Families don't look like they used to. Over the years, the traditional "nuclear" family has all but evaporated into a mushroom cloud. With the rise of fertility treatments, the family has seen all kinds of permutations and blends - from same sex to step and everything in between.
But the new family unit is bigger and more confusing than ever, but is that a good thing?
Sean, Jaco, Daantje, Dewi, and Sjoerd think so. The two women and three-man unit from the Netherlands are about to find out. The multiple-parent unit plans to raise a child together in two separate homes.
The logistics go something like this: Daantje will soon give birth following artificial insemination. Both homosexual couples are married, while Jaco and Sjoerd's relationship also involves a third partner, Sean.
It’s complicated, to be sure. But the party of five claims it will share equal rights and responsibilities, and even signed and notarized the terms of the agreement to make it binding.
Legally, a child can only have two parents. However, the biological mom can appoint a further legal parent. In this case, Jaco.
"We wanted to make sure that there was one legal parent in both households, because we're splitting the upbringing equally," explains Dewi. The idea being that someone in both homes holds legal rights over the child, particularly in case of travel.
"The laws weren't written for people like us, so we're constantly looking for ways to make things work for all five of us. Sometimes, that can make you a little opportunistic," said Sjoerd.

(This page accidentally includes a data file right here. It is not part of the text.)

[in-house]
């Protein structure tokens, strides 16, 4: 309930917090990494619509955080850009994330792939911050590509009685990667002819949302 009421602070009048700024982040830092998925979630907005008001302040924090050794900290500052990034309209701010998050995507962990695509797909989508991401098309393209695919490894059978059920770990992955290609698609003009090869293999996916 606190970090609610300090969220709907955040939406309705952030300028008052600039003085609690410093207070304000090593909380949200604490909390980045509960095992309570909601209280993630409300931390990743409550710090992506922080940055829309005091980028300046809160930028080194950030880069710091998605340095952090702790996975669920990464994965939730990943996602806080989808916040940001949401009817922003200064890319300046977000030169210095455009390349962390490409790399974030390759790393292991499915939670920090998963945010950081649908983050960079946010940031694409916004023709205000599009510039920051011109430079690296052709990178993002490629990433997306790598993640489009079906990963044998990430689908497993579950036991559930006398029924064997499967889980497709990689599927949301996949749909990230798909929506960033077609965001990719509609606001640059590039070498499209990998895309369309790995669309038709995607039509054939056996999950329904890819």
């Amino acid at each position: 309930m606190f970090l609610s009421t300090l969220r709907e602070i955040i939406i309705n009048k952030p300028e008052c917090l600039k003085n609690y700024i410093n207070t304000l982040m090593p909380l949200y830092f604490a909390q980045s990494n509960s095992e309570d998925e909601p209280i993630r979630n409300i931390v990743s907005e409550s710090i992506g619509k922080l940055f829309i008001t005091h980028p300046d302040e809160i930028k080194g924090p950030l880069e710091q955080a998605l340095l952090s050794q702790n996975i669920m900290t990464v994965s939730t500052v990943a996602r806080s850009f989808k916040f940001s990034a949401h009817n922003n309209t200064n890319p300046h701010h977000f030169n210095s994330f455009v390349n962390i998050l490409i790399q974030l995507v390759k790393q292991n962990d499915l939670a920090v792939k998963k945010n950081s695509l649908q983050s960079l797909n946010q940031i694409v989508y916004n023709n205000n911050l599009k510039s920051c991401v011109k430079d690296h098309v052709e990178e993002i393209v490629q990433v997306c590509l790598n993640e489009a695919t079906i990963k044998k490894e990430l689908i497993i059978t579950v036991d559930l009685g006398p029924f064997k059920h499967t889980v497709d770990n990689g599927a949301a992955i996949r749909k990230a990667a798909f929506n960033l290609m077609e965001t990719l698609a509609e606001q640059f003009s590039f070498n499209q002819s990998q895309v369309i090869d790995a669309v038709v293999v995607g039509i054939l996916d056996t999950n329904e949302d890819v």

With so many viewpoints and voices involved, you would think basic parenting decisions would prove next to impossible. Yet the group insists it is more willing to compromise and negotiate parents who lock horns. Case in point: the family had no problem agreeing on the baby’s name. How many couples can say that?
If the multi-parent family looks strange, maybe that's due to its novelty. Besides, is it really so different than that of families rocked by divorce then forcibly united through remarriage? Those families also operate dual households, and many unfortunately do so with hostility.
The multi-parent version strikes me as a friendly democracy. In cases where it works, the dynamic could prove ideal. But if it goes wrong, it has the potential to go catastrophically wrong.
At least, as the group points out, when it comes to raising baby there will be fewer sleepless nights and more pay slips to go around. If you believe that it takes a village, their many hands will no doubt make lighter work of raising a baby.
And while we’re running with the clichés, the risk is that there will also be too many cooks in the kitchen - five parents, 11 grandparents, and no fewer than 21 aunts and uncles, to be exact. That’s one Christmas dinner I wouldn’t want to cook, one birthday party I’d rather not plan...
You tell me: is the multi-parent family the way of the future or a logistical nightmare?